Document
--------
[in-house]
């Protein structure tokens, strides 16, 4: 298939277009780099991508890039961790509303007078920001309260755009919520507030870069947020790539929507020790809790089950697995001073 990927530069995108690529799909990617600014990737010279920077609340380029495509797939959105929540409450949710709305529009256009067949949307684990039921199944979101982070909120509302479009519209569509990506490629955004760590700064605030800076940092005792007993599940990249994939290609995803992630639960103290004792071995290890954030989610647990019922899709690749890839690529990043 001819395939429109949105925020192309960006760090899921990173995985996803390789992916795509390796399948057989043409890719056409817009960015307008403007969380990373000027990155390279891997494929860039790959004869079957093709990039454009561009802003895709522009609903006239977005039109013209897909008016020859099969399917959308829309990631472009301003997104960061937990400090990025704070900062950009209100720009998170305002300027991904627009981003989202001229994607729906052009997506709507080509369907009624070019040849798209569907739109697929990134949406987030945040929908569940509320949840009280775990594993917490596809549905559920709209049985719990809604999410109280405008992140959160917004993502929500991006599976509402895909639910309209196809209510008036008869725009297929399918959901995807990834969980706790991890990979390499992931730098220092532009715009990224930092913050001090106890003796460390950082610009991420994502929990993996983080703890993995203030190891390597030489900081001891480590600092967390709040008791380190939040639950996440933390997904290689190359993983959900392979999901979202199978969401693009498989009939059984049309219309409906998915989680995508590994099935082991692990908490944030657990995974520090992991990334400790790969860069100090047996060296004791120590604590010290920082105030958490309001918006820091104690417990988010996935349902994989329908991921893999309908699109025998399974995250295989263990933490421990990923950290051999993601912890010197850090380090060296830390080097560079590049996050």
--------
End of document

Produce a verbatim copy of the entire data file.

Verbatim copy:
[in-house]
């Protein structure tokens, strides 16, 4: 298939277009780099991508890039961790509303007078920001309260755009919520507030870069947020790539929507020790809790089950697995001073 990927530069995108690529799909990617600014990737010279920077609340380029495509797939959105929540409450949710709305529009256009067949949307684990039921199944979101982070909120509302479009519209569509990506490629955004760590700064605030800076940092005792007993599940990249994939290609995803992630639960103290004792071995290890954030989610647990019922899709690749890839690529990043 001819395939429109949105925020192309960006760090899921990173995985996803390789992916795509390796399948057989043409890719056409817009960015307008403007969380990373000027990155390279891997494929860039790959004869079957093709990039454009561009802003895709522009609903006239977005039109013209897909008016020859099969399917959308829309990631472009301003997104960061937990400090990025704070900062950009209100720009998170305002300027991904627009981003989202001229994607729906052009997506709507080509369907009624070019040849798209569907739109697929990134949406987030945040929908569940509320949840009280775990594993917490596809549905559920709209049985719990809604999410109280405008992140959160917004993502929500991006599976509402895909639910309209196809209510008036008869725009297929399918959901995807990834969980706790991890990979390499992931730098220092532009715009990224930092913050001090106890003796460390950082610009991420994502929990993996983080703890993995203030190891390597030489900081001891480590600092967390709040008791380190939040639950996440933390997904290689190359993983959900392979999901979202199978969401693009498989009939059984049309219309409906998915989680995508590994099935082991692990908490944030657990995974520090992991990334400790790969860069100090047996060296004791120590604590010290920082105030958490309001918006820091104690417990988010996935349902994989329908991921893999309908699109025998399974995250295989263990933490421990990923950290051999993601912890010197850090380090060296830390080097560079590049996050």